You'll need to learn how to market yourself effectively to secure contracts. Here's what the experts at the UK200Group recommend:
One of the biggest challenges for a first-time contractor is securing their first professional contract. Agreeing a contract is very different to securing a full-time job, and so requires a distinctly different approach.
Contractors either contract for a client directly, or via an agency. The former tends to be an option for established contractors who have a large network within their industry, meaning the latter is the more common approach to sourcing work.
Where to find a contract
There are three primary channels that you can use to source potential contracts advertised by clients and recruitment agencies:
Job boards – As well as major job boards, there are many sites speciﬁcally targeting contractors and specialist industries
CV databases – Uploading your CV to a database alerts recruitment agencies to your skills and availability
Social media – Sites such as LinkedIn are increasingly essential for ﬁnding contracts, as well as marketing and networking
How to market yourself
Your CV and LinkedIn are the two key components of your marketing collateral. You could find the ideal contract, but in order to get it, your CV and LinkedIn profile will have to demonstrate that you're perfect for the job.
When writing your CV:
Tailor it to the role in question, with relevant skills and experience featuring more prominently
Demonstrate the value that your skills have added for previous clients or employers
Keep it concise and relevant
Recruitment agents will often search for you on LinkedIn as part of their vetting process. Some tips for marketing yourself via LinkedIn:
Maintain an active proﬁle and ﬁll it with industry relevant content
Optimise your proﬁle for search engine optimisation (SEO) in order to be found by more recruiters
Use the platform to network and join industry forums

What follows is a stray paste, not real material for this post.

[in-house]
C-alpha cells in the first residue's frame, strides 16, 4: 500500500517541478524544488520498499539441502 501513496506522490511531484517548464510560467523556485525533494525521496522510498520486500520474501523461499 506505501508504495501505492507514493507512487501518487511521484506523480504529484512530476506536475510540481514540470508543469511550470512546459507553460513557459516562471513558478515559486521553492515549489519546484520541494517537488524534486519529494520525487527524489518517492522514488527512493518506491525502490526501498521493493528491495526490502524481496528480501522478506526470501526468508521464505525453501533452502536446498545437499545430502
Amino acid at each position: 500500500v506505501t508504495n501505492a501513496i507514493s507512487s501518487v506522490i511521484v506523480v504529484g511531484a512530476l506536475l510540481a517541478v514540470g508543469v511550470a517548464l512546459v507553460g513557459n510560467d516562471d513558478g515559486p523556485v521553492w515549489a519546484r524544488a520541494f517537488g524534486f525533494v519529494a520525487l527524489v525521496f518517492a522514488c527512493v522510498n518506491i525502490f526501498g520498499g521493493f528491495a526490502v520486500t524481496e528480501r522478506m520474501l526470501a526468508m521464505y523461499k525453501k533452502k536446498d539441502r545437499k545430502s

Following the guidance above will help gain the attention of recruitment agencies, who for the vast majority of contractors source the first and many subsequent contracts.
Working with agencies
Unless you're already well connected in your industry, your first contract will almost certainly be sourced via a recruitment agency. Agencies provide access to a wide network of potential clients, and are often key to securing further work. Some clients will only hire contractors this way, as the agency's presence eliminates many risks.
How agencies win you work
The primary duties of a recruitment agency are relatively straightforward:
Match contractors with suitable contract opportunities
Negotiate contract rates and fees with the contractor and client
Secure the contractor an interview
Assist in negotiating any possible contract renewals
Agencies take a cut of your earnings, but they do plenty to justify their fees.However, don't forget recruiters are working for the client and not you, the candidate, and you are in business, not looking for employment. So make sure you negotiate a good deal.
Negotiating your rate with agencies
Your agent acts as a broker between you and the client, and may wish to establish your contract rate before arranging an interview. You aren't obliged to confirm your rates, although it is good to get a ballpark figure so you and the recruiter are not wasting each other's time. However, if you choose to do so, there is a general rule of thumb to follow.
Research the going market rate for your skills before proposing a rate towards the top end of that bracket. Agents that are not on a fixed percentage – often the smaller agencies, but not always - will often try to bargain to secure a healthy margin for themselves, so aim high to begin with.
This extract was taken from the practical guide to 'Running a Limited Company'. It was reproduced with permission from UK200Group and written by experts in the UK200 Freelancers & Contractors Group. Find out more about the UK200Group here: https://www.uk200group.co.uk/
It's worth taking advice before you start work to ensure you set up and maintain your accounting records, including expense receipts, in the right way. Set up costs can also be tax deductible under certain circumstances. The experts from the UK200Group explain more:
As a contractor, you'll need to budget for tax, insurance, professional fees, pension and for periods where you aren't earning such as holidays and sickness.
Here's your guide to budgeting for your limited company, from the experts at the UK200Group: